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Stolen Disneyland souvenirs worth $13,000 found in California traffic stop, cops say

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Now that school is starting in some districts, here's some good advice about when you must stop for a school bus.

A man caught illegally passing a school bus in Kern County last week got in even more trouble following a search of his car, according to California highway patrol officers.

An officer stopped the driver of a Nissan Sentra Friday in the Rosamond area after he passed a school bus that had its red flashing stop sign extended, officers with highway patrol’s Mohave area wrote on Facebook Saturday.

The man, whom officers did not identify, was driving with a suspended license — and a search of his car revealed $13,000 in stolen Disneyland merchandise, officers wrote on Twitter. Highway patrol posted pictures of the stolen goods, which appear to be Disney-themed pins.

Officers said on Twitter that drugs “and other illegal items” were also discovered in the Nissan. Highway patrol said on Facebook that “illegal paraphernalia” was found. Officers said they took the man to the Kern County Jail.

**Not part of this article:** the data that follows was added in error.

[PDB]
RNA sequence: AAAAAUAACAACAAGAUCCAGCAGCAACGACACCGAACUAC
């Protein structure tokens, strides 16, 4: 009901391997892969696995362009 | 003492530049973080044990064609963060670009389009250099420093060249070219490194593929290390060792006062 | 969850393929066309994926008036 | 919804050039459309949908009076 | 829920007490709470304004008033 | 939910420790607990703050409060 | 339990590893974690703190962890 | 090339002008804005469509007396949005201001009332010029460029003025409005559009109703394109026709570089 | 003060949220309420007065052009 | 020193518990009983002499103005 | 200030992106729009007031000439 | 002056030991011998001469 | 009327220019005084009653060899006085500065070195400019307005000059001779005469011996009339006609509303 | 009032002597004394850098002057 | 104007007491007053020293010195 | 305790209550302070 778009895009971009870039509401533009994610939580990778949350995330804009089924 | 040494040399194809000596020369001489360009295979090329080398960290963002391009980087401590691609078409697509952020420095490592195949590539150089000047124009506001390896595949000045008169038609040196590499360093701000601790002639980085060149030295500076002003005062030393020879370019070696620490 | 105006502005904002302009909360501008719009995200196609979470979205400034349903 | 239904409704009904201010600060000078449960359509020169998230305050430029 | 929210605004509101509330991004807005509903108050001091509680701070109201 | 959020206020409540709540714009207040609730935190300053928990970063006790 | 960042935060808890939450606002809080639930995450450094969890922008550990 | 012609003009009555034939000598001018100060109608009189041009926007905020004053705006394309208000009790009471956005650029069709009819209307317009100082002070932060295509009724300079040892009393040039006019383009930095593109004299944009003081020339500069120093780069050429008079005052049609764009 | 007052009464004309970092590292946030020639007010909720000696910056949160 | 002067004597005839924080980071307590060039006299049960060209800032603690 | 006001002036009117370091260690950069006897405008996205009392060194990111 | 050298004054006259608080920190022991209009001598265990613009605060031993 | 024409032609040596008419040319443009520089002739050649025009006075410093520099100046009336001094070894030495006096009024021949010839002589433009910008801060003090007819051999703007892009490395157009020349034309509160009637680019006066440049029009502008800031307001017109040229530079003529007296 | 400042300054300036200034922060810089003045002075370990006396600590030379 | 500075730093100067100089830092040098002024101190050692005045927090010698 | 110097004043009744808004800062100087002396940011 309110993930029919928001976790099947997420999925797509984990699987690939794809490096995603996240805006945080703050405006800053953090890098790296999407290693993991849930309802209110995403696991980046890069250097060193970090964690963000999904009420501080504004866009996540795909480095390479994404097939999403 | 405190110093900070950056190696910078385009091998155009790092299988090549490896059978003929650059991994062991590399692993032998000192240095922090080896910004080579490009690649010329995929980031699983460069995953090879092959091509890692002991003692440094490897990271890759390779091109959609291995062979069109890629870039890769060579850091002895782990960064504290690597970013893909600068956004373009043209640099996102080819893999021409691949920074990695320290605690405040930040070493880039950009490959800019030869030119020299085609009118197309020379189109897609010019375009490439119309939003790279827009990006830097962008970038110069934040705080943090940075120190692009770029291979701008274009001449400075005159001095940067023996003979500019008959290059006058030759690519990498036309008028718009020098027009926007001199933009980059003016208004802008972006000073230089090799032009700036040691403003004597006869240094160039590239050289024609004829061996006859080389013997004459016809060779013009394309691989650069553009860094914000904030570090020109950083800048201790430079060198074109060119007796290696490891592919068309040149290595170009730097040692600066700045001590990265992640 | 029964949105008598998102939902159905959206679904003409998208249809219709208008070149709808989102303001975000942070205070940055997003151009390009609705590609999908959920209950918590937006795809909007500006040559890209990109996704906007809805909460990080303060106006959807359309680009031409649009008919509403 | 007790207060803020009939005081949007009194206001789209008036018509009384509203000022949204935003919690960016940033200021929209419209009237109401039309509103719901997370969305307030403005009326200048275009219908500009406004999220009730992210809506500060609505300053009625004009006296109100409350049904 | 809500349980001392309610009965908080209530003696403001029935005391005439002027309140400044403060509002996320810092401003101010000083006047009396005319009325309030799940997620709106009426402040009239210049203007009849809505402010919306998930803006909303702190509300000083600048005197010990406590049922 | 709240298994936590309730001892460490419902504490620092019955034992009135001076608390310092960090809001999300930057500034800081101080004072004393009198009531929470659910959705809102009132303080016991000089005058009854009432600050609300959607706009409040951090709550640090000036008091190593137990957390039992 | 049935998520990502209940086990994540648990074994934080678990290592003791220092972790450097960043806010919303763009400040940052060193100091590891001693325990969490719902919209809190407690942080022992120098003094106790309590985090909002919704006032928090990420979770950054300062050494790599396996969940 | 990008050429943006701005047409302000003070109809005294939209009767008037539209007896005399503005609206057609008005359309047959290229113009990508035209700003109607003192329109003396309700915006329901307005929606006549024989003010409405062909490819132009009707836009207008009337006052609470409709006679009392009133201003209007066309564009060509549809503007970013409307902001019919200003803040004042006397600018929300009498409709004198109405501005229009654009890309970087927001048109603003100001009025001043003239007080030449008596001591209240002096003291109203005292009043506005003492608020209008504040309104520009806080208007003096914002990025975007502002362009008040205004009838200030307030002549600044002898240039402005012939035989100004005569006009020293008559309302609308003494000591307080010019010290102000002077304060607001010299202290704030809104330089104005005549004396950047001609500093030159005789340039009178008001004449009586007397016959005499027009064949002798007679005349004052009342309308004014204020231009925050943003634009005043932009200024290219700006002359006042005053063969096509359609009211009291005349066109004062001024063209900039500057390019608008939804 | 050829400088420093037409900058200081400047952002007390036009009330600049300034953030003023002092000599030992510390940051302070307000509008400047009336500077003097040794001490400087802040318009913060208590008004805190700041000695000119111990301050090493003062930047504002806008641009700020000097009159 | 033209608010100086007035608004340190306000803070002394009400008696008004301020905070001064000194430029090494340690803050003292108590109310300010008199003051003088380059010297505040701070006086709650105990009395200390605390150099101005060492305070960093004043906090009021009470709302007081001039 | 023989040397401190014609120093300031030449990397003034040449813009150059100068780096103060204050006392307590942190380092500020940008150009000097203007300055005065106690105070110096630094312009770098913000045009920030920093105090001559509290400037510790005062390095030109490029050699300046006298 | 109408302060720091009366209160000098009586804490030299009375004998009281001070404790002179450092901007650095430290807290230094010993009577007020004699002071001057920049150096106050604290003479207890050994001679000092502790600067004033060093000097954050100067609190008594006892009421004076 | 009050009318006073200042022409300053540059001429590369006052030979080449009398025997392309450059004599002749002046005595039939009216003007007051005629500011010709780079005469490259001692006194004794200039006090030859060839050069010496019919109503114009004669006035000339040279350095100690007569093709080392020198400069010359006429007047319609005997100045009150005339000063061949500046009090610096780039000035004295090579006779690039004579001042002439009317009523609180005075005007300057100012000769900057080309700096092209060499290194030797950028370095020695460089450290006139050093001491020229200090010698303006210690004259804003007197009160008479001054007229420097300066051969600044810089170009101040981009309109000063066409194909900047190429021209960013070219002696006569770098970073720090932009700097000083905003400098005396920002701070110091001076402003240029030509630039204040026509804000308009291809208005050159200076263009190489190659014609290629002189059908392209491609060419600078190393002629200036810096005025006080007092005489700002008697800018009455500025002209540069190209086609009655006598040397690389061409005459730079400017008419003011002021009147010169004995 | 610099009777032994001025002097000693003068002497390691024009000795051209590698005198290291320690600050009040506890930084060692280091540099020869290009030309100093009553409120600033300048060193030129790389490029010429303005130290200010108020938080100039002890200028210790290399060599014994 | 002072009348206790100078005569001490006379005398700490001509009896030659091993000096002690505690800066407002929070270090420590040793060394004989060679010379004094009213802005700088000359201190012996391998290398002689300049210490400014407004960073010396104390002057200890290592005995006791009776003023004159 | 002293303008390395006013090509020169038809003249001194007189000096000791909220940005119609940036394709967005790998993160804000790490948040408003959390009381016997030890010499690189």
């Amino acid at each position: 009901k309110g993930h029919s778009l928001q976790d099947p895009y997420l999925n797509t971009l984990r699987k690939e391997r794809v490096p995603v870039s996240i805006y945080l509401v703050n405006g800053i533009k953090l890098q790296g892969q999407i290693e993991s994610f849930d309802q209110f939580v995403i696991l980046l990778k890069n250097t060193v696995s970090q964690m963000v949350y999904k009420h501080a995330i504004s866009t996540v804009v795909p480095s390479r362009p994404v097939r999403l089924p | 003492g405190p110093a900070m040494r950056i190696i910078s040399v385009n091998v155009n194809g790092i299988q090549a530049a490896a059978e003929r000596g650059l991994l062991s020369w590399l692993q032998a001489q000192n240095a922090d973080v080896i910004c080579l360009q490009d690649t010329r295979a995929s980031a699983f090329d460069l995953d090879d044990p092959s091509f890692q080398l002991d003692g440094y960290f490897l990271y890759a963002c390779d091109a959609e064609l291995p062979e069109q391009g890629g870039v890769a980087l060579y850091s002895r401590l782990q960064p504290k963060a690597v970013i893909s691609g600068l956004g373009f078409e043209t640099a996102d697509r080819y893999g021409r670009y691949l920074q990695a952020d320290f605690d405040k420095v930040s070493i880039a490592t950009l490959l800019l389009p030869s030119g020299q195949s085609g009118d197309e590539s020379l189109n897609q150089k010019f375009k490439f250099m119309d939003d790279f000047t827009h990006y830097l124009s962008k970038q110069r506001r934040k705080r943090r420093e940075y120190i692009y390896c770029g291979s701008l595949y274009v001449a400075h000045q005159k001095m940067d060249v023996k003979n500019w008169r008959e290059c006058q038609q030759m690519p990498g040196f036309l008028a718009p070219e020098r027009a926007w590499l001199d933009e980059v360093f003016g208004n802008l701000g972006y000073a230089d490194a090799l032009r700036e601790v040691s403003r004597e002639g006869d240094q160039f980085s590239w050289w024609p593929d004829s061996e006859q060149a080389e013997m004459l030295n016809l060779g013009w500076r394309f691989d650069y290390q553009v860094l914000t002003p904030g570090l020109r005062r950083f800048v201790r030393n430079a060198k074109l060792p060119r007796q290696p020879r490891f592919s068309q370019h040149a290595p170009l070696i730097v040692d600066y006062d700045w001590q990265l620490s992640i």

The man was pulled over around 3:30 p.m., the Press-Enterprise reports.

Pins at Disneyland cost between $10 and $15, and it was not clear “where the pins were stolen from or whether they were taken all at once,” but a Disney spokeswoman was looking into the alleged theft, according to the newspaper.

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CHP - Mohave Area

Highway patrol officers said on Facebook that they had warned earlier in the week that officers would be ramping up school bus safety enforcement.

Photos posted on Facebook show a highway patrol SUV sitting behind a school bus with the stop sign extended, as well as the Nissan being towed. Another photo shows dozens and dozens of Disney pins laid out on a table.

Highway patrol is working with Disneyland to return the stolen merchandise, according to the Facebook post.

And once the souvenirs are back, Disneyland can “return to being the happiest place on earth,” officers wrote.

After 5 children died waiting for a school bus this fall, schools are increasingly concerned about drivers who are driving distracted or passing a stopped school bus. Drivers can be cited if the bus driver gets the offender’s license-plate number.

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Jared Gilmour is a McClatchy national reporter based in San Francisco. He covers everything from health and science to politics and crime. He studied journalism at Northwestern University and grew up in North Dakota.

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